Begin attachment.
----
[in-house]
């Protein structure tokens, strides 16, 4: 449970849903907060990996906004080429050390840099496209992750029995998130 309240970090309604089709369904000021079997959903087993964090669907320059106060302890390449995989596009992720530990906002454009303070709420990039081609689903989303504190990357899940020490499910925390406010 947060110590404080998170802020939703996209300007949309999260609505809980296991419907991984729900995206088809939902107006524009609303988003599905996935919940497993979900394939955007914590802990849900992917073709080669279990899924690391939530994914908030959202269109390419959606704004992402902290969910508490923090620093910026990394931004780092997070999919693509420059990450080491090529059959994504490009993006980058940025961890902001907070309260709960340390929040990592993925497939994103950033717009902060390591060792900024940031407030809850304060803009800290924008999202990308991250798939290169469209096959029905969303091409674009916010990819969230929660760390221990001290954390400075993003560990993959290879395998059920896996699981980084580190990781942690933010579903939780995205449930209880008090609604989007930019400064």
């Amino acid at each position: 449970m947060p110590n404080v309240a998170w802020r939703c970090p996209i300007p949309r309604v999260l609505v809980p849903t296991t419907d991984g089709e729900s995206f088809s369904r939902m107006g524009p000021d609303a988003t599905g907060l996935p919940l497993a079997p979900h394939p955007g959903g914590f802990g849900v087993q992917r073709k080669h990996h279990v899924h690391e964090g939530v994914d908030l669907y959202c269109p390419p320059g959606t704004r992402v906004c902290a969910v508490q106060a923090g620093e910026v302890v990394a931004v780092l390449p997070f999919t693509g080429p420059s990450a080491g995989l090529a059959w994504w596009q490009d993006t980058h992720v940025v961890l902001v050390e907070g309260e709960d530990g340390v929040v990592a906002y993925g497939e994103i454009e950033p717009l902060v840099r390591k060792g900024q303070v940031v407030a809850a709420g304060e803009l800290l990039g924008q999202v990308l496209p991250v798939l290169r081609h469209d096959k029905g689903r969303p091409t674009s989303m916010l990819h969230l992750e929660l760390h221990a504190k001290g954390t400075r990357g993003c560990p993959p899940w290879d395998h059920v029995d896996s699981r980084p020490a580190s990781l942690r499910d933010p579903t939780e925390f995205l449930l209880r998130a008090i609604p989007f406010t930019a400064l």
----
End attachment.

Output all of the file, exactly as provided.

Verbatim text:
[in-house]
């Protein structure tokens, strides 16, 4: 449970849903907060990996906004080429050390840099496209992750029995998130 309240970090309604089709369904000021079997959903087993964090669907320059106060302890390449995989596009992720530990906002454009303070709420990039081609689903989303504190990357899940020490499910925390406010 947060110590404080998170802020939703996209300007949309999260609505809980296991419907991984729900995206088809939902107006524009609303988003599905996935919940497993979900394939955007914590802990849900992917073709080669279990899924690391939530994914908030959202269109390419959606704004992402902290969910508490923090620093910026990394931004780092997070999919693509420059990450080491090529059959994504490009993006980058940025961890902001907070309260709960340390929040990592993925497939994103950033717009902060390591060792900024940031407030809850304060803009800290924008999202990308991250798939290169469209096959029905969303091409674009916010990819969230929660760390221990001290954390400075993003560990993959290879395998059920896996699981980084580190990781942690933010579903939780995205449930209880008090609604989007930019400064």
């Amino acid at each position: 449970m947060p110590n404080v309240a998170w802020r939703c970090p996209i300007p949309r309604v999260l609505v809980p849903t296991t419907d991984g089709e729900s995206f088809s369904r939902m107006g524009p000021d609303a988003t599905g907060l996935p919940l497993a079997p979900h394939p955007g959903g914590f802990g849900v087993q992917r073709k080669h990996h279990v899924h690391e964090g939530v994914d908030l669907y959202c269109p390419p320059g959606t704004r992402v906004c902290a969910v508490q106060a923090g620093e910026v302890v990394a931004v780092l390449p997070f999919t693509g080429p420059s990450a080491g995989l090529a059959w994504w596009q490009d993006t980058h992720v940025v961890l902001v050390e907070g309260e709960d530990g340390v929040v990592a906002y993925g497939e994103i454009e950033p717009l902060v840099r390591k060792g900024q303070v940031v407030a809850a709420g304060e803009l800290l990039g924008q999202v990308l496209p991250v798939l290169r081609h469209d096959k029905g689903r969303p091409t674009s989303m916010l990819h969230l992750e929660l760390h221990a504190k001290g954390t400075r990357g993003c560990p993959p899940w290879d395998h059920v029995d896996s699981r980084p020490a580190s990781l942690r499910d933010p579903t939780e925390f995205l449930l209880r998130a008090i609604p989007f406010t930019a400064l």